Sunderland up for grabs: Tories eye election shock in Labour’s one-time red stronghold

It is a sunny April afternoon in Sunderland and Graeme Miller – the Labour leader of the city council – is hobbling around with a pot on his leg.

A foot infection gone bad has meant the 59-year-old spent the last week door knocking ahead of May’s local elections while in plaster cast.

“People keep asking what happened, and telling me I should be at home resting,” he says. “I say to them I’ve got a vote to win.”

Miller considers the potential electoral implications. “I think it may actually have won me a sympathy vote or two,” he decides.

He may need them.

Sunderland has been a solid Labour redoubt since the council was first formed in 1974. In the near half-century since, there has been just three years when the party has not held more than 50 of the available 75 seats. Throughout the 1990s and early 2000s, they had more than 60. It is as red as Red Wall gets.

Yet as polling day looms, there is a growing suggestion the Conservatives – Partygate or no Partygate – could do the once unthinkable and seize control here.

The Tories currently hold an almost unprecedented 19 seats after major gains last year. If they – or any other party – can take just six of Labour’s 43 current seats on 5 May, it would wipe out the red majority and leave both groups scrambling to create a ruling coalition.

For Miller, such a result would mean an end to four years leading the North East city. For Labour more widely, it would inevitably raise questions over whether the party could win a future general election and how far it had come under Sir Keir Starmer’s two-year tenure.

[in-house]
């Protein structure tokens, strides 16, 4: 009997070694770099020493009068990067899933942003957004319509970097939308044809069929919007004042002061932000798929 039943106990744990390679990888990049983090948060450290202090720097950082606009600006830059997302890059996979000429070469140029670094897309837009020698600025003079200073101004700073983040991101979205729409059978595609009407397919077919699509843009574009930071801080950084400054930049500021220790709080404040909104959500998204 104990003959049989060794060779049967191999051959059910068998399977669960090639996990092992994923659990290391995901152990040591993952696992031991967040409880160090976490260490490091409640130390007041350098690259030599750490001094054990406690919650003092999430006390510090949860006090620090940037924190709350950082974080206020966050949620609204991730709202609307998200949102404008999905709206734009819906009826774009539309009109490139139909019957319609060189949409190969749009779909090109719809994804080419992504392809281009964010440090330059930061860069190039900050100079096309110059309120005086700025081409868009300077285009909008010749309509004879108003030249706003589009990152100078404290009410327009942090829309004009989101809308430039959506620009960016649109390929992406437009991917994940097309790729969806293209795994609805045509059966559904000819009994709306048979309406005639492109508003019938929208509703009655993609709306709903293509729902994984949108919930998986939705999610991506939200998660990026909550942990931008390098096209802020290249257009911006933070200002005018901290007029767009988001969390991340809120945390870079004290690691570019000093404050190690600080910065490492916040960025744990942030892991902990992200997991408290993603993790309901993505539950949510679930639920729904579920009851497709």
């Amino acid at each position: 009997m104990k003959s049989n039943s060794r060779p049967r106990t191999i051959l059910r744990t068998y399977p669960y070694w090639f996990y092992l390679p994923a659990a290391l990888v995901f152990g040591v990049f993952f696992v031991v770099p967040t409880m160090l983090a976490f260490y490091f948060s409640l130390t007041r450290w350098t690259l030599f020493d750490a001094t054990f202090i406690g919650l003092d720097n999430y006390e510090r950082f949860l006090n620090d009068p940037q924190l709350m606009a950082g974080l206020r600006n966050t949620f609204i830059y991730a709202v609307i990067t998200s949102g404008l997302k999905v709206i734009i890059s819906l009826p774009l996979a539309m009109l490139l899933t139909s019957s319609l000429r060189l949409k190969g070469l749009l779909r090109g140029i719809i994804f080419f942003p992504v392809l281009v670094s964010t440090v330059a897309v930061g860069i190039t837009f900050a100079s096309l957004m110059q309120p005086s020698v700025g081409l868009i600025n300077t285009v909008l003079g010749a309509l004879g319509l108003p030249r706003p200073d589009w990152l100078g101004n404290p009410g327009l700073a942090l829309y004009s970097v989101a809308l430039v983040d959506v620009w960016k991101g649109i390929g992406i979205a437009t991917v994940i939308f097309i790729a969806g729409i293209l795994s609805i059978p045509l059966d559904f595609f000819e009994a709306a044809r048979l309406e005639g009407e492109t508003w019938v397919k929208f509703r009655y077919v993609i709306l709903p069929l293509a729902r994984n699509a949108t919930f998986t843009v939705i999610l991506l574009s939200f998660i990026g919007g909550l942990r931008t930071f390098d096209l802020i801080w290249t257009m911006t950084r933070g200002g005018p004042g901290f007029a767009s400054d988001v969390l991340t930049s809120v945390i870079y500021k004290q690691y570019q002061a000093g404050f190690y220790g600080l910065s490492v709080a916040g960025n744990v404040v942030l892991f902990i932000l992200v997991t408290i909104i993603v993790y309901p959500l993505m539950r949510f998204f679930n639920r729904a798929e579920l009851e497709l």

“We have to be very cautious in extrapolating national conclusions from local council elections,” says Matthew Flinders, professor of politics at the University of Sheffield. “But if Sunderland did fall out of Labour control – especially given the current political climate – I think we could categorise that as catastrophic for the party.”

On a warm Thursday afternoon out canvassing in his own ward of Washington South, Miller – who himself is up for re-election – remains confident such a doomsday outcome will not happen.

“I keep reading the Tories saying they going to [take control],” says the one-time charity chief executive. “I don’t know where they’re getting their information from but it’s not the doors I’m knocking on. You don’t take anything for granted but I’ll say this: what’s going on [in Westminster] is doing our job for us. There’s hidden anger out there.”

Graeme Miller meets Diane Blanckley


This, then, is Partygate – and it’s worth addressing.

Certainly, there appears to be some – though by no means complete – fury about the fact Boris Johnson broke coronavirus lockdown laws to attend a series of illegal parties at Downing Street. One door-stepped voter, 66-year-old Phil Cave, tells Miller there is one main reason he wouldn’t vote Conservative. “I’ll give you a clue what it is,” the retired engineer says. “He’s got blond hair and a police fine.”

Yet to what extent this anger will feed into the outcome on 5 May is a contested point.

“Inevitably”, says Dr Antony Mullen, the 30-year-old leader of Sunderland’s Conservative group, partygate will cost his group some votes here. He himself has repeatedly called on Mr Johnson to resign because of the scandal.

But he is adament that voters here know a council election is not a referendum on the prime minister’s conduct. Local issues, he says, will decide the day.

He draws attention to an application to build a KFC in his own ward of Barnes which, at the time of writing, has not made the front pages of any national newspapers. “People here are absolutely aghast at it,” he says. “Far more so [than Partygate]. And this might not make for an easy national narrative but that will have a far bigger impact on how people vote than Boris Johnson’s behaviour.”